Mental health problems are frustrating because it is hard to classify them as having a biological or psychological basis. I know there has to be some psychological component, mental illnesses are diagnosed based on behaviour after all. I am hoping for some solid research showing depression and other mental health issues have a biological basis though. If the cause is in my biology, there isn’t much I could have done to have prevented it. It is not in my control. I am not to blame. A psychological basis would imply that my behaviour is the problem. I am responsible for my behaviour and so I am to blame, or so society dictates. Calling depression a brain malfunction would minimize the shame I feel when I have to explain myself. I don’t want people to feel sorry for me, but I don’t want them to always wonder why I don’t just snap out of it either.
There is support for both the biological and psychological sides. Since mental processes are carried out by the brain, all disorders of mental function are biological. Just like the lungs are the organs for breathing, the brain is the organ for the mind. Where else could mental illness be if not the brain? Not so long ago, we didn’t know that much about how the lungs worked. All doctors could do for respiratory disease were observe physiological presentation and listen to patient complaints. Today, there are all sorts of tests to measure lung function. The same principles apply to the brain, we just don’t know enough about it yet.
On the flip side, some go to extremes, arguing that everything from mental illness, to criminality and sexual orientation are seen less as a matter of choice than a genetic destiny. Mental health problems could be the result of normal personality traits coming together in such a way to make functioning in today’s world difficult. One scientist compared the brain to a computer and mental processing to the software. There can be a bug in the software that prevents things from running smoothly, but the hardware is still fine.
What do you think? Do mental illnesses fall into one of two distinct categories (psychological vs. biological), or do they exist on a continuum having different percentages of biological and psychological contributions?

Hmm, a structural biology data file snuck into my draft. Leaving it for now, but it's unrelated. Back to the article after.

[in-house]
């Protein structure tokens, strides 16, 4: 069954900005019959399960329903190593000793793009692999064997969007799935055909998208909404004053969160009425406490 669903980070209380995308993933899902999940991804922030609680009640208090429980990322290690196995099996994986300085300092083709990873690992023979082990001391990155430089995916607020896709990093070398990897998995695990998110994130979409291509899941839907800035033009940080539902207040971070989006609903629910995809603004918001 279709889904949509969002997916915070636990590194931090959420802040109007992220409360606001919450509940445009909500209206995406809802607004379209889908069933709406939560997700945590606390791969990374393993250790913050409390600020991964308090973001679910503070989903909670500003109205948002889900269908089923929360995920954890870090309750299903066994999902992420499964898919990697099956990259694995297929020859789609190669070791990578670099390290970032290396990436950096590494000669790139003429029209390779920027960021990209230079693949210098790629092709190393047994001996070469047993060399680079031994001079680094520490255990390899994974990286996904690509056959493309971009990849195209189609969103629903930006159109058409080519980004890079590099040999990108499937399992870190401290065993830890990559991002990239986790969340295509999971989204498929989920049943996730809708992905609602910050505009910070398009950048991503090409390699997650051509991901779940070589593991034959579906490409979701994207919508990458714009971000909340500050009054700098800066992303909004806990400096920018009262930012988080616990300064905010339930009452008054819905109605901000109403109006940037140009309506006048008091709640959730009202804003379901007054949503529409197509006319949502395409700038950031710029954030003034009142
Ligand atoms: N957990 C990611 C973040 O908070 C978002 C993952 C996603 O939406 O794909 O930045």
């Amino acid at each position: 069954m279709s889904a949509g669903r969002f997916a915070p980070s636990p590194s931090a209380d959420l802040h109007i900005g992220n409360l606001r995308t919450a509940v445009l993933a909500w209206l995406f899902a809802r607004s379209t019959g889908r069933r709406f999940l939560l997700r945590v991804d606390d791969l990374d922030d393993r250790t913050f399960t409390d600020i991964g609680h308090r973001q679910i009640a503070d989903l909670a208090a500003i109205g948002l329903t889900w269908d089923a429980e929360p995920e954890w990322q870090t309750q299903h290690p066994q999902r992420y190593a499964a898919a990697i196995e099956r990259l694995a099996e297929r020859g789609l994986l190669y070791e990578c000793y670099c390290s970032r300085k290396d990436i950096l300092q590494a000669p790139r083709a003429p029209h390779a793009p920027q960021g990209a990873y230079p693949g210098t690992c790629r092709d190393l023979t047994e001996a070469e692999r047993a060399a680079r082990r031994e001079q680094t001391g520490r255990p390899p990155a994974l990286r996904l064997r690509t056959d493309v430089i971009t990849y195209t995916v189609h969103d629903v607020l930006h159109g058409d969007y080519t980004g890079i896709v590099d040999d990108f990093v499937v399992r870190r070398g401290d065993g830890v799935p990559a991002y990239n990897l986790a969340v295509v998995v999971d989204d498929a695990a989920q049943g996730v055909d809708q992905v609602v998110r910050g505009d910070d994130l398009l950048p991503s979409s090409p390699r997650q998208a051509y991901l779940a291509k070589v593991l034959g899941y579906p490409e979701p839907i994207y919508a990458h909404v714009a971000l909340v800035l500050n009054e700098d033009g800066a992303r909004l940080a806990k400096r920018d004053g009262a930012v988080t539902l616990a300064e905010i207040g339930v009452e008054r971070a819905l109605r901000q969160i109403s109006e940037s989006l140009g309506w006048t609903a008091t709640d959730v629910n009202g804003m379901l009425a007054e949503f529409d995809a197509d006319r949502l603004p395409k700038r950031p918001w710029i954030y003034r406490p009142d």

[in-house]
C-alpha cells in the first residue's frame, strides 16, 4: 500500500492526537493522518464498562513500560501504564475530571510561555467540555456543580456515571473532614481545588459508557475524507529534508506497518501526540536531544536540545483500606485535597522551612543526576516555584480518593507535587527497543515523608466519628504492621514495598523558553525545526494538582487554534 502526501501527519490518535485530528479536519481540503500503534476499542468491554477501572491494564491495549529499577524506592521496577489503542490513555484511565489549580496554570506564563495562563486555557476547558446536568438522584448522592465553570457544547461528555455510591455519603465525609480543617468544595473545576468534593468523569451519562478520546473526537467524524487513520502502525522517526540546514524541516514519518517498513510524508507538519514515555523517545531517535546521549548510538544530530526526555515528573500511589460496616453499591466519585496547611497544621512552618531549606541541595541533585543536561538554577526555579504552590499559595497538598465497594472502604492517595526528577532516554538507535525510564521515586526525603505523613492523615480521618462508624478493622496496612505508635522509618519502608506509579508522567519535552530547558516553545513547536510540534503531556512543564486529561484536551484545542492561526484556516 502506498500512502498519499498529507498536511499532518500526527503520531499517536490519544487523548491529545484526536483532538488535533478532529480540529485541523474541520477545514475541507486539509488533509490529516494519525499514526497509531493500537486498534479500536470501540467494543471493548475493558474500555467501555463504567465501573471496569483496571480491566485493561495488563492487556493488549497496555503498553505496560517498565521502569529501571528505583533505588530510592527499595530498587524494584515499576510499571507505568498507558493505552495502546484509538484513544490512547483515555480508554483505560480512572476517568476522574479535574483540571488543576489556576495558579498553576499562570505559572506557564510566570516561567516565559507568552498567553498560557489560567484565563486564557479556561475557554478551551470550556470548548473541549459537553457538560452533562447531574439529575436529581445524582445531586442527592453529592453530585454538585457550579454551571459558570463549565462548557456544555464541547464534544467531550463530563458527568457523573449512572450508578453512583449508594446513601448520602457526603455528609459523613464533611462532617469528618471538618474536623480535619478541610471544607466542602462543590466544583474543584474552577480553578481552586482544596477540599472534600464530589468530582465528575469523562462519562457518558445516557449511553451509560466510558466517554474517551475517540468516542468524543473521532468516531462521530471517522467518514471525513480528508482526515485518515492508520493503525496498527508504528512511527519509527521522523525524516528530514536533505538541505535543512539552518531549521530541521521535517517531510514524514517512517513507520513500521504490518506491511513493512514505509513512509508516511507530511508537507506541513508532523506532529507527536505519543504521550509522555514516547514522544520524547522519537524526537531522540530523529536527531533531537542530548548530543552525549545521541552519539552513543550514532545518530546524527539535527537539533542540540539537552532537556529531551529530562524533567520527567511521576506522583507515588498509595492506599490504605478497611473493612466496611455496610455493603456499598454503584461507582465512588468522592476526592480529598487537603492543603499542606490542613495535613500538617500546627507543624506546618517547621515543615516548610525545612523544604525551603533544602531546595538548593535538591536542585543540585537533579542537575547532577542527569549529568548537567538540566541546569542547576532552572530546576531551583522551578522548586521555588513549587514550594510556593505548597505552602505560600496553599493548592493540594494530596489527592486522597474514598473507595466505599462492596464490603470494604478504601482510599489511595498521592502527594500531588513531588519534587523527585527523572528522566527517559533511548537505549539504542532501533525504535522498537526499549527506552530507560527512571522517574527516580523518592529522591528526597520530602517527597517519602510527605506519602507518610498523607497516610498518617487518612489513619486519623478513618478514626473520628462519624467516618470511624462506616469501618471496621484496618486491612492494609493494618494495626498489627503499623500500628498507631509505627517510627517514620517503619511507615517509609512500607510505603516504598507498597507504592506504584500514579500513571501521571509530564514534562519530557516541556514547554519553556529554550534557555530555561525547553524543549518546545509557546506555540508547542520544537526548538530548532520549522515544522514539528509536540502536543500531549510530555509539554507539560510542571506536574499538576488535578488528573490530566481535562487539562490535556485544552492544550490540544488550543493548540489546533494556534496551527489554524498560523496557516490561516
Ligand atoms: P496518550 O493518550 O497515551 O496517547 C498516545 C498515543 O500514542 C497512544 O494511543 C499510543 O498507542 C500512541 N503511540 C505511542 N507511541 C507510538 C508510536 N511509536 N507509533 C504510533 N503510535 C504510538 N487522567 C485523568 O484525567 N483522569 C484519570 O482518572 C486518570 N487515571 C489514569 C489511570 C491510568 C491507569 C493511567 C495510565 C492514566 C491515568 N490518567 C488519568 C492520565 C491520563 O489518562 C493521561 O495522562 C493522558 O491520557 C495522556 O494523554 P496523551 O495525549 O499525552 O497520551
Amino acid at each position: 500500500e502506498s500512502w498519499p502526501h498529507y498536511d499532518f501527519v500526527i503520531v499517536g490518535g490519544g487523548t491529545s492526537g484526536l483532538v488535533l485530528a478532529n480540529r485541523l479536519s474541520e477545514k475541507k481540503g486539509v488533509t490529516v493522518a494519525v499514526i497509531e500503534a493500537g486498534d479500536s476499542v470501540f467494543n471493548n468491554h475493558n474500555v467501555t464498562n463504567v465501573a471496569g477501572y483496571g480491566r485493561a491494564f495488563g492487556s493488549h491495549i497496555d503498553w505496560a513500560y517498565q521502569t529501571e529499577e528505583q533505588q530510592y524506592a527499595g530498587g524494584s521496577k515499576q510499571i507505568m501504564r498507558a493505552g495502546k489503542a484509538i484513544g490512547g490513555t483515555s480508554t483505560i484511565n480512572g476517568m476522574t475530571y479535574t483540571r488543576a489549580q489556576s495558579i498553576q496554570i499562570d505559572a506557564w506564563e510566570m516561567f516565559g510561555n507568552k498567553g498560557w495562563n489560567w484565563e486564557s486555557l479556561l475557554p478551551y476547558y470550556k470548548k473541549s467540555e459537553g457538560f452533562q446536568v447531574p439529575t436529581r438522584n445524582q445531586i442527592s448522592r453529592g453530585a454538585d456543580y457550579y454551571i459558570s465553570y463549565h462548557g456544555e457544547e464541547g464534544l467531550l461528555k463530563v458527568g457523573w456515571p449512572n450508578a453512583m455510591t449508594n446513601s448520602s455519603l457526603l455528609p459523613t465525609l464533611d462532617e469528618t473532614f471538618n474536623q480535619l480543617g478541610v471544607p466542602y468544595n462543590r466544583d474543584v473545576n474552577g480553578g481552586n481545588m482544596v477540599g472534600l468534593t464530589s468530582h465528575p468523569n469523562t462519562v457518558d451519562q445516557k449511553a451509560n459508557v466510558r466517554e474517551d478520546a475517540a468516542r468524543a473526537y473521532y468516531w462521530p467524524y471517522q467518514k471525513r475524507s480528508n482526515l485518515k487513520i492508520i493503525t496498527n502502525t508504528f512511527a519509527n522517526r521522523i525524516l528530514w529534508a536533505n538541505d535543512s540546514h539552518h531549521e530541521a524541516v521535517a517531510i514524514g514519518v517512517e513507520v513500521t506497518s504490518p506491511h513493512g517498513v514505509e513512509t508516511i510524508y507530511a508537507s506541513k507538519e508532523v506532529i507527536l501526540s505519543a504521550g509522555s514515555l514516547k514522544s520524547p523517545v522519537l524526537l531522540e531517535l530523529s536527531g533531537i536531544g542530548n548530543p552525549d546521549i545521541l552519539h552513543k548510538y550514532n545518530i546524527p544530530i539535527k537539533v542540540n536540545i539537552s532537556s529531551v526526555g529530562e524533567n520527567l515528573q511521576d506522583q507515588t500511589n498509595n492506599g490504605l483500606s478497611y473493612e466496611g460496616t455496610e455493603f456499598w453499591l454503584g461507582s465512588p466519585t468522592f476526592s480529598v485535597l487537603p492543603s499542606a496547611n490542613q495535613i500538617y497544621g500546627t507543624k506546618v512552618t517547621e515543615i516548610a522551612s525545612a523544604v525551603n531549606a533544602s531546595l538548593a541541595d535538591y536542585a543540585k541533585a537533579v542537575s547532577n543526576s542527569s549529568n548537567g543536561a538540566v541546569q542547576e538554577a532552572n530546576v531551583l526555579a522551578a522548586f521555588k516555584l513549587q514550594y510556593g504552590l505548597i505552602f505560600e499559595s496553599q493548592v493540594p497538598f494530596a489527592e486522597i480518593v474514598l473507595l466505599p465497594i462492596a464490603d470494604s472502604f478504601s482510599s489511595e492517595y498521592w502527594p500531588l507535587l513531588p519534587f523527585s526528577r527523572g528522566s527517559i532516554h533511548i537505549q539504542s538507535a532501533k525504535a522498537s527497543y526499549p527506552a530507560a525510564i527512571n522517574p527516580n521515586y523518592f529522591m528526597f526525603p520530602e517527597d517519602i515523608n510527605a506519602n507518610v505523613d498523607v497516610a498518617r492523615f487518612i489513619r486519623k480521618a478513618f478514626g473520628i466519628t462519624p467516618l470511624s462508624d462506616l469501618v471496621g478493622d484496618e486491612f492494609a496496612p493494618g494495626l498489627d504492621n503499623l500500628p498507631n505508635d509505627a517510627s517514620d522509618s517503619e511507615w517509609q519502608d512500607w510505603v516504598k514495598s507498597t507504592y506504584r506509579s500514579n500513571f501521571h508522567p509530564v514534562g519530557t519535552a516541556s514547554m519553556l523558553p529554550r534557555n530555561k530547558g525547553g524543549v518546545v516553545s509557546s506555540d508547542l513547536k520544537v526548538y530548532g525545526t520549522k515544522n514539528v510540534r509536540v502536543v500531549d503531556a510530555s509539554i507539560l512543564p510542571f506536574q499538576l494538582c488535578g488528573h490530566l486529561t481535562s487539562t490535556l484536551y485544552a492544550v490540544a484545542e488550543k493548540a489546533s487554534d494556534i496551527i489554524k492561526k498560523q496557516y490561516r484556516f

Recent research posed similar questions to clinicians (psychiatrists, psychologists and social workers) to determine their beliefs on the causes of mental illness. I would like to know what my psychiatrist thinks. After all, his beliefs would probably have an effect on my therapy and may determine whether or not he prescribes medication and which medication it would be. The study showed that clinicians tend to look at mental health problems across a spectrum of biological to psychological rather than categorical. They believe disorders with a larger biological component would respond best to medication, while those with a larger psychological component would respond better to therapy.
They didn’t show all 445 identified mental illnesses on this spectrum, but they did show 9 familiar ones. I looked up my primary diagnosis, depression, on the graph and it was right smack in the middle. Clinicians viewed depression as having biological and psychological contributions that were almost even. Darn. Other diagnoses like bipolar and bulimia were more clear cut in clinician minds, showing larger biological and psychological components respectively.
It turns out the biological basis I was hoping would explain my depression is a double-edged sword. Although the average person would probably be more compassionate about a brain malfunction, clinicians would be less so. This study showed clinicians felt more compassion towards those with mental health problems thought to be caused by psychological factors. Researchers thought perhaps the emphasis on biology was dehumanizing, causing the patient to be viewed as more of a biological mechanism than a person.
Regardless of the beliefs of clinicians or those of society in general, I think we can all agree, the more we understand about all components of mental illness, the better.
Resources: Ahn, Proctor and Flanagan, 2009